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The Planet
From the Editor

Relentless Pressure, Applied Relentlessly

by John Byrne Barry

I was young then, I remember that much. There was this earnest man with his shirtsleeves rolled up, leaning forward and talking with his hands. "The first thing you have to understand," he told me, "is that being right is not enough."

I don't remember who he was, which political issue he was talking about, where we were. I do remember not wanting to believe him. Like I said, I was young.

The Sierra Club is not young; we're now eight years into our second century as a grassroots force for environmental protection, and as an organization we have no illusions that being right means we'll prevail.

For more than two decades the auto industry has blocked an increase in fuel-economy standards, despite affordable and available technology and an avalanche of evidence about the dangers of global warming.

Then, earlier this summer, the Senate approved a study that should lead to the first boost in fuel-efficiency standards since 1975. A few weeks later, Ford Motor Company announced it would voluntarily increase the fuel economy of its SUV fleet by 25 percent over the next five years. (See "Finally, Progress on Fuel Efficiency")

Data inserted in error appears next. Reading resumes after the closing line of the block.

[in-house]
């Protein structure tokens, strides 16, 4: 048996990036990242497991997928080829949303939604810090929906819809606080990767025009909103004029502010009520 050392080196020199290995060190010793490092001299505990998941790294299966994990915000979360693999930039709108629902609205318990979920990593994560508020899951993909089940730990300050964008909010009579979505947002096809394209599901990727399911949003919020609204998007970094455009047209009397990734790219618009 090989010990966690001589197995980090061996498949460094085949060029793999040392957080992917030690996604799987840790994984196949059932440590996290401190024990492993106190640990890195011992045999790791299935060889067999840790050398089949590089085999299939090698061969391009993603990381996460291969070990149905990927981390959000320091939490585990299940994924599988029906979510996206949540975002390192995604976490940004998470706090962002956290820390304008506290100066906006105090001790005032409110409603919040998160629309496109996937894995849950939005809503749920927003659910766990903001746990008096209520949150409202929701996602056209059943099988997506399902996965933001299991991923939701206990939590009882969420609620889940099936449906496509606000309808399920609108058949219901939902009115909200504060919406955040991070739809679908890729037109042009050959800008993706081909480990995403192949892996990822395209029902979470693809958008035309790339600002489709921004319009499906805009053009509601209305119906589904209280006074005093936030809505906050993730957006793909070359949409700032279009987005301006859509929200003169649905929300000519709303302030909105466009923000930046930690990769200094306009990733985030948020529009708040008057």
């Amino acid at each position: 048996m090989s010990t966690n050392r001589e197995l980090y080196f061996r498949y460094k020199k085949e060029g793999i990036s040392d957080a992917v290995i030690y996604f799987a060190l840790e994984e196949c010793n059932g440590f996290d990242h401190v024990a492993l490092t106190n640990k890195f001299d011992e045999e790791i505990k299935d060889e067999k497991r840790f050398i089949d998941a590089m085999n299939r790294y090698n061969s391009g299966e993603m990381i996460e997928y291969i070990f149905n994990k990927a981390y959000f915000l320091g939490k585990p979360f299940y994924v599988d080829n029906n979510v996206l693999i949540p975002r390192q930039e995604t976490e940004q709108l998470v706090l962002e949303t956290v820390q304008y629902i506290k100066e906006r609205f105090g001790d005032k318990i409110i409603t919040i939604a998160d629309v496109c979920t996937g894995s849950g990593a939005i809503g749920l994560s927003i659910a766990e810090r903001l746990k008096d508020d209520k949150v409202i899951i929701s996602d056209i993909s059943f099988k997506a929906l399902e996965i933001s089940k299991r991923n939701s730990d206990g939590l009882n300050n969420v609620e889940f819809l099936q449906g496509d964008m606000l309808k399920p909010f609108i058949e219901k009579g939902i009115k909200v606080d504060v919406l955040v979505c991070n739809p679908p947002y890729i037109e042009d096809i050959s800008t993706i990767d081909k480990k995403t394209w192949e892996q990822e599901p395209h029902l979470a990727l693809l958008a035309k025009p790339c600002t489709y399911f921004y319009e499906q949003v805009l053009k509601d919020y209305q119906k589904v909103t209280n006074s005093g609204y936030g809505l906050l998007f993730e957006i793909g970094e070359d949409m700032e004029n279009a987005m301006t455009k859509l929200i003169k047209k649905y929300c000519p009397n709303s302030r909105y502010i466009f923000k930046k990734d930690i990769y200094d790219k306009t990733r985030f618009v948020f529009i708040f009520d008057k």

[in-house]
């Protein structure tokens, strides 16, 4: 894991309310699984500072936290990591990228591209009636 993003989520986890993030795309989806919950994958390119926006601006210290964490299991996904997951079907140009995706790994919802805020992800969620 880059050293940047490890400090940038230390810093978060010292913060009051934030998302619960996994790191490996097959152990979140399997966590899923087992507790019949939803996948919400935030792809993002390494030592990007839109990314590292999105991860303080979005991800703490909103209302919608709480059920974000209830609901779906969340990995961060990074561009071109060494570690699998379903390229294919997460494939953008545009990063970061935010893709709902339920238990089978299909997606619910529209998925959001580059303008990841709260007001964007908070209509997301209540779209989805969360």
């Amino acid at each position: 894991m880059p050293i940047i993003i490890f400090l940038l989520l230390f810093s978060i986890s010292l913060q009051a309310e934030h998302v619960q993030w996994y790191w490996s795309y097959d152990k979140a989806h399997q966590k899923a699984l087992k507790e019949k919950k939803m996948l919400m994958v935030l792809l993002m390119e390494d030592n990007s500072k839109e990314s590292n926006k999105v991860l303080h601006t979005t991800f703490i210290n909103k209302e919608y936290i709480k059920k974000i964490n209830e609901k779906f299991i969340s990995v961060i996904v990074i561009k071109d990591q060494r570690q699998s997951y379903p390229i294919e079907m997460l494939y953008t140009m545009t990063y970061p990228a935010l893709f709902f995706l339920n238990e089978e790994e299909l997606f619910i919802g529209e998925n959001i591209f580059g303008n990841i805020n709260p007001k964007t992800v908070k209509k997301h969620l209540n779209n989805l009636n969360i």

Ford executives didn't wake up one morning and decide this was the right thing to do. The Club roundly embarrassed the automaker for its gas-guzzling Ford Excursion. And those senators who changed their vote for fuel-efficiency didn't suddenly have a bout of conscience.

After more than 20 years of pushing and pushing against what seemed to be an immovable object, it moved.

What happened? Why now? We don't know, but it certainly wasn't just because we were right. More likely, it was because of what one activist calls "relentless pressure, applied relentlessly."

Talk about relentless. The Club poured unprecedented resources over the past eight months into mobilizing activists to push for a stronger wild forest protection plan (See "We Like Our Forests Wild").

The Forest Service is now reviewing comments and testimony before issuing its final plan. The agency received more than 1 million comments from the environmental community in support of strengthening its plan - that's four times more than any federal agency has ever received during a comment period. Did we need that many? There's no way of knowing, but with the powerful timber industry and vocal off-road vehicle advocates opposing the initiative, there's no such thing as too much pressure.

Being right may not be enough, but with 1 million people behind us, we're hard to ignore.


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